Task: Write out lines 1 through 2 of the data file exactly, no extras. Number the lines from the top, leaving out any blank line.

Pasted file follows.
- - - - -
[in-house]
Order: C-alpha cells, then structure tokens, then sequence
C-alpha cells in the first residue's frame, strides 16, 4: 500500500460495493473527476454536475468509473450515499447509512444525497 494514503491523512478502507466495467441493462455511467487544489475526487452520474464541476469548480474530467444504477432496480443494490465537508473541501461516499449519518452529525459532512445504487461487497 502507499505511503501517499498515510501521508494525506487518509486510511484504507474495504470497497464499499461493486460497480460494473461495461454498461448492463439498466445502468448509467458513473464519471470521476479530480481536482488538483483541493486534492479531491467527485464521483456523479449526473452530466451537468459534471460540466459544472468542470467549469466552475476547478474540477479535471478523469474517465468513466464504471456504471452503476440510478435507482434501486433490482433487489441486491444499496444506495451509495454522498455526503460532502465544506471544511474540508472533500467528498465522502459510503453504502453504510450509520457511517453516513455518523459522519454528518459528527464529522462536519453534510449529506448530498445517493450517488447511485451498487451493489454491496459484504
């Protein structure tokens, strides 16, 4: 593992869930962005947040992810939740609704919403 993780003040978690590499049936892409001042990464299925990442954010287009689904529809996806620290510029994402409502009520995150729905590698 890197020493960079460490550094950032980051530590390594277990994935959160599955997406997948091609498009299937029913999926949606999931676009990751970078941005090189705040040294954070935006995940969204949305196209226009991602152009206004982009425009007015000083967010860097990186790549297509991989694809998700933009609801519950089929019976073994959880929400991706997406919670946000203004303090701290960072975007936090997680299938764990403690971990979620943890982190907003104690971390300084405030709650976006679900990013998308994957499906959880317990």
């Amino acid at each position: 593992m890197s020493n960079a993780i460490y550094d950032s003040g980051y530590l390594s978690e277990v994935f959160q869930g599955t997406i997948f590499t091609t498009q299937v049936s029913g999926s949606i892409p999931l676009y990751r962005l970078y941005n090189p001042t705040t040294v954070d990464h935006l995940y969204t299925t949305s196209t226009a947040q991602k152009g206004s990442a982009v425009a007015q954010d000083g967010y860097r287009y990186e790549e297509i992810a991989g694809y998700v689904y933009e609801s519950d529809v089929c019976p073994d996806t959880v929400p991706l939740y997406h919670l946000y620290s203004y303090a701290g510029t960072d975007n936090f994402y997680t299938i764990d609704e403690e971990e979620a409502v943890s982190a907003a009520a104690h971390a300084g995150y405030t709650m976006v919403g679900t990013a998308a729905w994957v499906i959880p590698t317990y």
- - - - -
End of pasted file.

[in-house]
Order: C-alpha cells, then structure tokens, then sequence